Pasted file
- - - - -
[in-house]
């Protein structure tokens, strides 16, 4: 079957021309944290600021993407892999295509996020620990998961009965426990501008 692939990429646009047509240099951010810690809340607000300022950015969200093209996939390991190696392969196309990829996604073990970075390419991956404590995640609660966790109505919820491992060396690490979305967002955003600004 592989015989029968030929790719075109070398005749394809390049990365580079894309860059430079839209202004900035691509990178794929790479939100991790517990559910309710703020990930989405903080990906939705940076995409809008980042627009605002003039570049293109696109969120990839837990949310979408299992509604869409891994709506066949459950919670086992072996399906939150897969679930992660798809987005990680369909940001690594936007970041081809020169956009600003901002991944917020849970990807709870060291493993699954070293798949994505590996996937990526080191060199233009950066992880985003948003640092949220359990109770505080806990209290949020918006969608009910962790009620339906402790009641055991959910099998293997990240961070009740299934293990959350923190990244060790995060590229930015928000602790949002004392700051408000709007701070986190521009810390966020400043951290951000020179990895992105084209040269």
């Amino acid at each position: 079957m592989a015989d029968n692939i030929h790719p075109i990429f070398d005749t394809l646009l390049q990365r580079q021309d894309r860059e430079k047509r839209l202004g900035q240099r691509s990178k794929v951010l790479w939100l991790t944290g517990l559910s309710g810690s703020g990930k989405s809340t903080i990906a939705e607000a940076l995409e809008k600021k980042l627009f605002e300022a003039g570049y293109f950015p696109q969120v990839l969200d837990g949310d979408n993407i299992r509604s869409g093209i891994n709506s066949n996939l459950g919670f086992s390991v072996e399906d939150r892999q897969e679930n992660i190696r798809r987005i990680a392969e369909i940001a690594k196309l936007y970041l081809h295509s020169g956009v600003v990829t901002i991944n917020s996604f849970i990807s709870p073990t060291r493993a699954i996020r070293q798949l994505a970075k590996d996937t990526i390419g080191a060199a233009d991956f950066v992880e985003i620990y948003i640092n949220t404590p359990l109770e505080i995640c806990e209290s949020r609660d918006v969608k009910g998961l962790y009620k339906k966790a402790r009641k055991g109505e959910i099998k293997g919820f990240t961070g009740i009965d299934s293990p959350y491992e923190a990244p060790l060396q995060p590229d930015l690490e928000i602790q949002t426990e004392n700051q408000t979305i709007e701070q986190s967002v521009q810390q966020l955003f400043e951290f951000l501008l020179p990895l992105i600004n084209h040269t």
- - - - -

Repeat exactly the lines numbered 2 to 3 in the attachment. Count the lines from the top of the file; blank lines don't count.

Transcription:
């Protein structure tokens, strides 16, 4: 079957021309944290600021993407892999295509996020620990998961009965426990501008 692939990429646009047509240099951010810690809340607000300022950015969200093209996939390991190696392969196309990829996604073990970075390419991956404590995640609660966790109505919820491992060396690490979305967002955003600004 592989015989029968030929790719075109070398005749394809390049990365580079894309860059430079839209202004900035691509990178794929790479939100991790517990559910309710703020990930989405903080990906939705940076995409809008980042627009605002003039570049293109696109969120990839837990949310979408299992509604869409891994709506066949459950919670086992072996399906939150897969679930992660798809987005990680369909940001690594936007970041081809020169956009600003901002991944917020849970990807709870060291493993699954070293798949994505590996996937990526080191060199233009950066992880985003948003640092949220359990109770505080806990209290949020918006969608009910962790009620339906402790009641055991959910099998293997990240961070009740299934293990959350923190990244060790995060590229930015928000602790949002004392700051408000709007701070986190521009810390966020400043951290951000020179990895992105084209040269």
């Amino acid at each position: 079957m592989a015989d029968n692939i030929h790719p075109i990429f070398d005749t394809l646009l390049q990365r580079q021309d894309r860059e430079k047509r839209l202004g900035q240099r691509s990178k794929v951010l790479w939100l991790t944290g517990l559910s309710g810690s703020g990930k989405s809340t903080i990906a939705e607000a940076l995409e809008k600021k980042l627009f605002e300022a003039g570049y293109f950015p696109q969120v990839l969200d837990g949310d979408n993407i299992r509604s869409g093209i891994n709506s066949n996939l459950g919670f086992s390991v072996e399906d939150r892999q897969e679930n992660i190696r798809r987005i990680a392969e369909i940001a690594k196309l936007y970041l081809h295509s020169g956009v600003v990829t901002i991944n917020s996604f849970i990807s709870p073990t060291r493993a699954i996020r070293q798949l994505a970075k590996d996937t990526i390419g080191a060199a233009d991956f950066v992880e985003i620990y948003i640092n949220t404590p359990l109770e505080i995640c806990e209290s949020r609660d918006v969608k009910g998961l962790y009620k339906k966790a402790r009641k055991g109505e959910i099998k293997g919820f990240t961070g009740i009965d299934s293990p959350y491992e923190a990244p060790l060396q995060p590229d930015l690490e928000i602790q949002t426990e004392n700051q408000t979305i709007e701070q986190s967002v521009q810390q966020l955003f400043e951290f951000l501008l020179p990895l992105i600004n084209h040269t």